Last night, as part of the BAFTA Games Lecture, Ilkka Paananen, Supercell’s CEO, came and talked about the company culture they have built to cater for a creative environment.
I thought I would share what struck me the most from his presentation. Take a everything with a grain of salt, all my notes are actually my tweets.
Going from top-down to bottom-up
Supercell was founded by entrepreneurs in their second enterprise. A lot of what they established as initial rules come from their first experience (Digital Chocolate), and as a reaction to what they felt didn’t work when they tried to scale up a creative company.
At Digital Chocolate, they had gone for the usual top-down management structure, adding management layers and processes layers as the company grew and the number of projects increased. It also added the usual clutter and slowness coming with theses structures.
With Supercell, starting with ablank slate, they went for what they call the cell structure, and describe very much like a bottom-up structure. The principles are fairly simple:
- Each game has a dedicated team.
- The upper management layers are services and resources for the teams, not the other round.
- All the decisions made about a game are made by the game team. Including whether or not a game is viable and development should continue.
- Quality is paramount.
How to make it work
The number one thing to get right here is recruitment. The shift of balance in the decision making is not easy. It takes certain kind of individuals to accept and thrive with it.
There is an implicit transparency that is required. All decisions are explained, all numbers are shared, and there is nothing put under the rug. There is also nobody to blame.
Ilkka was both describing a dream scenario, where everyone can weigh in, common sense is the rule, vision is held by the people making the product not a general consensual committee process, but he was also very careful in highlighting the challenges coming from it.
You need teams that work well together, and with a high concentration of talent. You also the teams to be small, as bigger teams would make taking decisions harder.
To that point, the most impressive information in yesterday’s presentation was the size of Supercell. This is a picture of the whole team at the moment:
They have 200 persons. Across 4 games that are each making hundred of millions of dollars. That “density” is totally the result from this structure and company culture. And that means that any given game that is being built at Supercell only ever start with 5 people as the core of the team.
One of Ilkka’s very interesting point was how he now sees game development teams: they are like sports team. And you need to build them like sports teams. You may have a few star players, but at the end, having very talented people who know how to work together is more important than any individual’s unique talent.
It also means that Supercell has unique challenges ahead of them when considering their bandwidth. They have recently cancelled this year Clash of Clans event, Clashcon, and that came from the team deciding that their time would be better used working on the game than on the event. this particular example resonated with me, and made wonder how they will want to tackle competitive gaming for their titles, especially Clash Royale which is one of the first title that I believe has potential in that space.
it echoes also in an interesting way with the way Valve operates, where most challenges are trying to be sorted through engineering and highly scalable solutions, but where eSport doesn’t seem to be manageable that way. Valve solved this mostly by limiting its own eSports event in number and by leveraging the leagues and other organisations to develop the competitive scene in parallel. Ilkka’s Q&As session was way too popular for me to be able to squeeze this one in, but I am sure the future will tell anyway.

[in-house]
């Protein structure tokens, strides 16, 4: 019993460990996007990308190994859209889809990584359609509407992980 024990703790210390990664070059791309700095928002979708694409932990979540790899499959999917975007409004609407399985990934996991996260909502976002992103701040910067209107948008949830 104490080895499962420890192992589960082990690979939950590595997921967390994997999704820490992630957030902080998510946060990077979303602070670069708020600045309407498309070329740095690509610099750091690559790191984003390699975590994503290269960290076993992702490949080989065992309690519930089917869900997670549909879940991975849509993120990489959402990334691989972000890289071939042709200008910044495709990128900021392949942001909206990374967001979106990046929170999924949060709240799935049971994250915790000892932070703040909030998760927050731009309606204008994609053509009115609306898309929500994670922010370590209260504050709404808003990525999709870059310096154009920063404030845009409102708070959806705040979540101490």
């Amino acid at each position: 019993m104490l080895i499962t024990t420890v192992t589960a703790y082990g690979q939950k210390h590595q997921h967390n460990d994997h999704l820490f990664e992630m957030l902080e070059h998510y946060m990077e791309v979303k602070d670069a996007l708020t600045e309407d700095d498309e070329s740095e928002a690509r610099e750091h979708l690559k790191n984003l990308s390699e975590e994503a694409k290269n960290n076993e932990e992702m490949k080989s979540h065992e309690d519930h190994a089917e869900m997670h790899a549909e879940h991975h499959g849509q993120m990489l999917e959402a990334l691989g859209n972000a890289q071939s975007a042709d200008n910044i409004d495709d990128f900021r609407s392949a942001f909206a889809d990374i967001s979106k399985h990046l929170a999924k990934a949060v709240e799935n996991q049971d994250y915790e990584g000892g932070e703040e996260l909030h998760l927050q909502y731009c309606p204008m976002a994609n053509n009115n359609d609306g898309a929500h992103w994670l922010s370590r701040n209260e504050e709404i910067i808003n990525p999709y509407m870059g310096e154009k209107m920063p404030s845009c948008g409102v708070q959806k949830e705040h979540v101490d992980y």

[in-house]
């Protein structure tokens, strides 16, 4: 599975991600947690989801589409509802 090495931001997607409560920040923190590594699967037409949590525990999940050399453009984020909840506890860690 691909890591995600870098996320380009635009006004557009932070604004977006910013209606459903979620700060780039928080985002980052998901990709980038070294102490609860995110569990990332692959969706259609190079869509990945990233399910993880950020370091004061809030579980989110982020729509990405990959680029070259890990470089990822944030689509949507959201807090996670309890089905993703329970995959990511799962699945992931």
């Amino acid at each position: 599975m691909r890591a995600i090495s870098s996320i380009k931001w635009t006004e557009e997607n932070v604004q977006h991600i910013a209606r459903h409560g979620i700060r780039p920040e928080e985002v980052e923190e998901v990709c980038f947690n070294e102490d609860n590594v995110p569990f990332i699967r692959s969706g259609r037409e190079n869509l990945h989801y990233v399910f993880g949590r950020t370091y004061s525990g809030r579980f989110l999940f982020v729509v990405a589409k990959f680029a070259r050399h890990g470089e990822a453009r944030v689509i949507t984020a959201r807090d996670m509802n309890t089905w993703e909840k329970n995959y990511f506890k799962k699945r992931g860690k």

Interesting, Ilkka spent a good amount of time talking about their culture of celebrating failures. Part of it seemed to have emerged from the fact that while they inherently all knew that failure was part of the way they work, but even then, failing sucks. By developing a celebration of failures (taking the champagne out when a particularly loved idea or project hit the bin), it makes it easier to swallow. It also means that you can use the celebration to share your experience around the failure. This seemed like something that very much emerged from the culture, and became part of it. I really think company culture develop a lot around a number things built as rituals and this is a very interesting example of that.
Future of Supercell
Ilkka concluded is one hour lecture explaining that they are also exploring ways to expand their culture beyond Supercell and its Helsinki operations. It seemed like at very high level notion for the moment, but there would be an interesting development to see a “Metacell” of multiple Supercells as a development.
Here are my take aways from the lecture:
- The Supercell company culture model is very much about “density” — what is the best you achieve with the least people.
- Game Teams are better seen as sports teams, with the cooperation that is implied for a sports team to be successful.
- There are many creative decisions that are geared by the company culture model. It is very well suited for service based games for one. I am not sure how differently it would need to be set up to make it work for a one-off game experience.
I thoroughly enjoyed the talk. It was honest, refreshing and enlightening. I am sure this is not for everyone, but it is the kind of approach that can make you rethink ideas that entrenched in your habits for no good reasons.
Since I wrote my summary, the BAFTA have released the audio of the talk. I recommend you to listen to it: